Interestingly enough, Campus X premises in fact span across the same office buildings we wanted to build space management software for 3 years ago in the then ‘corporate’ environment. They are now converted to beautiful flexible workspaces that serve as a home base for Campus X’s amazing community. Turns out that in the end, we did build software for the buildings we envisioned 4 years ago, however not in the corporate environment we originally thought.

Today, Campus X workspaces management is powered by the OfficeRnD software platform. Automating the operations allowed them to focus on the important bits, such as growing the community and making their facilities great and hospitable. OfficeRnD is helping them with a number of elements, such as:

  • Automated billing;
  • Easy to use contracts & memberships management;
  • Integrated door access;
  • Connected community through a beautiful web portal and mobile app;
  • Easy to use bookings, and;
  • Interactive space management (yes, this is where we started)

This is just the beginning for us. We’re ready to do so much more for the world of Coworking and Flexible workspaces.

If you want to join the coworking industry, check out our careers page or drop us a line at We are growing and looking for JavaScript Developers and Quality Assurance Engineer for our beautiful office in Campus X, Sofia, Bulgaria.

Coworking Space Website

6 min read

A getting started guide for choosing the right platform for your coworking space website.

The coworking world is complicated. Among the community, facilities, sales, and operations, you need to deal with software challenges too. Building your web presence (and mobile) should be and probably is your number one priority when it comes to software.

We talk to a lot of coworking spaces, and we observe a lot of great websites and some that are not so great. Here are our observations and recommendations for setting up your Website and how you can integrate it with your coworking management software of choice.

Marketing Website

The first and most important part of your web presence is building a beautiful marketing website. The purpose of the Marketing website is to convince new members that your space is great and it will solve their office problems. It has to improve your sales results by “converting” more of the people that noticed you to prospects that are knocking on your door for a tour.

You need great content and visuals that are laid out well in a logical way that conveys the benefits of joining your space. Easier said than done.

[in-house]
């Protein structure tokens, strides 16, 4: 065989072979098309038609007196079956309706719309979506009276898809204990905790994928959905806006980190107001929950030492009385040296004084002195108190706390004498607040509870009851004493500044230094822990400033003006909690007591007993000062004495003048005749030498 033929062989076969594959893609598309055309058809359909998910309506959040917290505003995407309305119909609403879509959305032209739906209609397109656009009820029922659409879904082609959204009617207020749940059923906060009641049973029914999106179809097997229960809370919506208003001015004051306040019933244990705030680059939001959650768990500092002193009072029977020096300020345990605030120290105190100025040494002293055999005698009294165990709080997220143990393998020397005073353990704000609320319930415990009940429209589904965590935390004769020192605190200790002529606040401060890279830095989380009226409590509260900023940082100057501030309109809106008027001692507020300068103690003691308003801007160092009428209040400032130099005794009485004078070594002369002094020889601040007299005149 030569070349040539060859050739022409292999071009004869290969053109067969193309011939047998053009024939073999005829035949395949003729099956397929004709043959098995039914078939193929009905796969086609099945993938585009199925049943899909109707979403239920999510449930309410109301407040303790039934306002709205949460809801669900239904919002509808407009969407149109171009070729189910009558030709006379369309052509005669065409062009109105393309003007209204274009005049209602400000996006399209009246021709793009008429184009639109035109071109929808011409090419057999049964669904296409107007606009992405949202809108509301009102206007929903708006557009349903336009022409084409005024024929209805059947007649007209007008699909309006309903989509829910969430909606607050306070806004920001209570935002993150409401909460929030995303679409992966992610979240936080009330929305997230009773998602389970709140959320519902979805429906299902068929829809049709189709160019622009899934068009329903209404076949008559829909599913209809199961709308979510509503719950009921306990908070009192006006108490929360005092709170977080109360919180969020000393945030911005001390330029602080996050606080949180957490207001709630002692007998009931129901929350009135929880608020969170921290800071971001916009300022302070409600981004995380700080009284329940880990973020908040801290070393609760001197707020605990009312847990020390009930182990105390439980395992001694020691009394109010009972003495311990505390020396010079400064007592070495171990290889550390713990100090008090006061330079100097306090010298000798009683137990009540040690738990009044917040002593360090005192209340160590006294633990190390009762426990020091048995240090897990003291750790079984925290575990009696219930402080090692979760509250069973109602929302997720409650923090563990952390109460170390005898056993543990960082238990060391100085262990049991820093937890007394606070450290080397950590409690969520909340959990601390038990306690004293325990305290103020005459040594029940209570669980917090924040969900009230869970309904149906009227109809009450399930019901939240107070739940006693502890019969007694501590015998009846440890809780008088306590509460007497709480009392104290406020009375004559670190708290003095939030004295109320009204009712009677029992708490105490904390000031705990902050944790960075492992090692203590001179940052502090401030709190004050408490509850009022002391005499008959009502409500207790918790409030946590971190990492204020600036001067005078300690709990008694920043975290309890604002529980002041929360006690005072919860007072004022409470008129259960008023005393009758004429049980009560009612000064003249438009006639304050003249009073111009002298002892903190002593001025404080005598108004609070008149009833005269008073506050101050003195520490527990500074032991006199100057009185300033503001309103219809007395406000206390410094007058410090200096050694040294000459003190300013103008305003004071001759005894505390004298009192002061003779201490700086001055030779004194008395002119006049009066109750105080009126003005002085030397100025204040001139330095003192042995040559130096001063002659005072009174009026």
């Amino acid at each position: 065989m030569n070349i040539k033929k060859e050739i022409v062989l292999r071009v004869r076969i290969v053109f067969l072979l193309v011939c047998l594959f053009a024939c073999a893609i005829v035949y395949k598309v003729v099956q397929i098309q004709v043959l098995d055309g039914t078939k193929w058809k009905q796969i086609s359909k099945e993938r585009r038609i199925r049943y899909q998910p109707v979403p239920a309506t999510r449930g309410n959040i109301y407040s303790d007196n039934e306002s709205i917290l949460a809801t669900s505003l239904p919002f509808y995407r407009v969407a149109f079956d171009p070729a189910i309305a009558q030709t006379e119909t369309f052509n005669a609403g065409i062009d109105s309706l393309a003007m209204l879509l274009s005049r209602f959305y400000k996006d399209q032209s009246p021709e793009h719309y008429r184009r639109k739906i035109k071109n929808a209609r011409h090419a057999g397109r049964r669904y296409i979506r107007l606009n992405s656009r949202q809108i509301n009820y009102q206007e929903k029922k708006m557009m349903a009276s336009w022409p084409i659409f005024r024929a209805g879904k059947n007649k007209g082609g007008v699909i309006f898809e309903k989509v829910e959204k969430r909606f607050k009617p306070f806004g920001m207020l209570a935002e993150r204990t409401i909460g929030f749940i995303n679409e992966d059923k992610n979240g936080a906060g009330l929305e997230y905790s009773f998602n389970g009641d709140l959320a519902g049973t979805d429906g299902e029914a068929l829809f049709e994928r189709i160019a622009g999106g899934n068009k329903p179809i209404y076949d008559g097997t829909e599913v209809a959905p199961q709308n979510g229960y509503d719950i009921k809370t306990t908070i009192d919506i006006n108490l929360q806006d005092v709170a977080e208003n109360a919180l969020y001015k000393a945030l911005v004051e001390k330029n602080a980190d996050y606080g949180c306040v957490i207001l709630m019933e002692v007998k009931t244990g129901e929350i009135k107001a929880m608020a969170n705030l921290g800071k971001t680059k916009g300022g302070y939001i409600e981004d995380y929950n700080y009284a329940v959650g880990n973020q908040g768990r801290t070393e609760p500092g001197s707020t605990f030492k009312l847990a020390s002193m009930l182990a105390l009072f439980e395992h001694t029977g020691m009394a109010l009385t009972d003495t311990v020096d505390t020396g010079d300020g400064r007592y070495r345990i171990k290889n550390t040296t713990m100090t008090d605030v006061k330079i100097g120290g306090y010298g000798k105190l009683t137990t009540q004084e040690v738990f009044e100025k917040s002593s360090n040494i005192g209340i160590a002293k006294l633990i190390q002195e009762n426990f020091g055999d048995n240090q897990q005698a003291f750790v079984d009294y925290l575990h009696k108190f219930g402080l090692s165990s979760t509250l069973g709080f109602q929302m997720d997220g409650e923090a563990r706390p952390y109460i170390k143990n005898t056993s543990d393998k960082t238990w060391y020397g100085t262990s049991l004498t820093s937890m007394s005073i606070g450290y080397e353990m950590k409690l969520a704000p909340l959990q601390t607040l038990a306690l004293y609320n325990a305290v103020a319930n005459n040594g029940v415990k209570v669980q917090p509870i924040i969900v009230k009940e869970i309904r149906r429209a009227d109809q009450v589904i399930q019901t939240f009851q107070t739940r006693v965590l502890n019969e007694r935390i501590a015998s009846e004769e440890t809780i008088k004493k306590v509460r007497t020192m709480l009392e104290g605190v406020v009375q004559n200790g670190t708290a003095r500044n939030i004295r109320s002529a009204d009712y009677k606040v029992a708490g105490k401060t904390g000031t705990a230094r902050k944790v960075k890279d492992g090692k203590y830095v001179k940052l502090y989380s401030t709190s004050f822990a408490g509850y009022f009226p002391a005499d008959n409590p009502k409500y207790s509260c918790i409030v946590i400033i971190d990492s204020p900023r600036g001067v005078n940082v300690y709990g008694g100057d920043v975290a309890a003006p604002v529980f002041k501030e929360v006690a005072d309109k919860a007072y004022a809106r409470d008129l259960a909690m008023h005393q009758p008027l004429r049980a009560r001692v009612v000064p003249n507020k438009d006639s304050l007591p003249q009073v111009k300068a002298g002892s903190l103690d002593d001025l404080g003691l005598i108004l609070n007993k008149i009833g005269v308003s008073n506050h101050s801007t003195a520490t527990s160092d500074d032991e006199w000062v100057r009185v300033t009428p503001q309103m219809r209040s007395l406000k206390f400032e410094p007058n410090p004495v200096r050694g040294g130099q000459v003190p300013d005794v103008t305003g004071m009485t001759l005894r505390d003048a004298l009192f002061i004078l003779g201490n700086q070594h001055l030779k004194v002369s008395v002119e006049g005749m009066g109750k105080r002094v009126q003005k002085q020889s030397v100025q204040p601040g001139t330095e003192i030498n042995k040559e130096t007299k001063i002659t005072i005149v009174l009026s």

Here are the key objectives you may consider when building your marketing website:

  • It should be modern, beautiful and sleek.
  • It should be easy for you to write and edit content.
  • It should be easily extendable with themes, plugins, and widgets.
  • It should be built with a standard technology/solution that is well adopted, so any web developer can support it.
  • Google must love it. SEO is key.

Based on these, there are several important points which you may consider when you choose a web platform for your website:

  • Popular Website builders are ok (such as Wix).
  • Standard CMSs (Content Management Systems) are always better (such as WordPress and Squarespace).
  • Custom (not-standard) CMSs have many flaws such as: hard to maintain, lack of extensibility and lack of general adoptions/knowledge.
  • Custom built websites ‘from scratch’ are also not a good option. It costs a lot to built a website from scratch, it is hard to maintain, it’s not extensible, SEO is hard to achieve (and many other problems).
  • Coworking Management Platforms (or any other management platform) that offer built-in websites are the worst. The resulting website is not standard, not extensible, not easy to maintain, to customize… The SEO won’t be good enough and also, it will always be outdated and not according to the latest UI/UX standards.

See the comparison table for more information:

 ModernContent MngmtExtensibleStandardSEO
Website BuildersMaybe
Custom CMSMaybeMaybeMaybe
Custom WebsiteMaybe
Management PlatformMaybe

Clearly, the best option for building a marketing website for a coworking space is to either choose a website builder such as Wix (if you don’t have basic technical knowledge) or choose a standard CMS system such as WordPress (if you have the technical knowledge to implement it).


For example, our marketing website is based on a standard CMS.

Coworking Members Portal

The second most important part of your web presence is the internal, members facing web application a.k.a. members web portal.

The key objectives of the members portal are: